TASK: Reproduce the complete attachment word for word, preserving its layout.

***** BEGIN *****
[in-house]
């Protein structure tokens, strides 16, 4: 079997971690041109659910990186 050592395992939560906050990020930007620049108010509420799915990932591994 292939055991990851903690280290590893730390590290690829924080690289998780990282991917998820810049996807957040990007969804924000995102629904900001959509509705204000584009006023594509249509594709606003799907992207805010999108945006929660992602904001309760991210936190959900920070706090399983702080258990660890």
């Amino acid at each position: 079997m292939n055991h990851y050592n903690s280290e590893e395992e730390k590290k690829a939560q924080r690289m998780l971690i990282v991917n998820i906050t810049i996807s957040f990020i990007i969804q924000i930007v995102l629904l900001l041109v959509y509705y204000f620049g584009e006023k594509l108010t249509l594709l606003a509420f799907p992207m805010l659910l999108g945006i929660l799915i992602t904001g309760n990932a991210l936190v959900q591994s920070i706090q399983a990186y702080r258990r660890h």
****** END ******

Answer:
[in-house]
């Protein structure tokens, strides 16, 4: 079997971690041109659910990186 050592395992939560906050990020930007620049108010509420799915990932591994 292939055991990851903690280290590893730390590290690829924080690289998780990282991917998820810049996807957040990007969804924000995102629904900001959509509705204000584009006023594509249509594709606003799907992207805010999108945006929660992602904001309760991210936190959900920070706090399983702080258990660890």
């Amino acid at each position: 079997m292939n055991h990851y050592n903690s280290e590893e395992e730390k590290k690829a939560q924080r690289m998780l971690i990282v991917n998820i906050t810049i996807s957040f990020i990007i969804q924000i930007v995102l629904l900001l041109v959509y509705y204000f620049g584009e006023k594509l108010t249509l594709l606003a509420f799907p992207m805010l659910l999108g945006i929660l799915i992602t904001g309760n990932a991210l936190v959900q591994s920070i706090q399983a990186y702080r258990r660890h």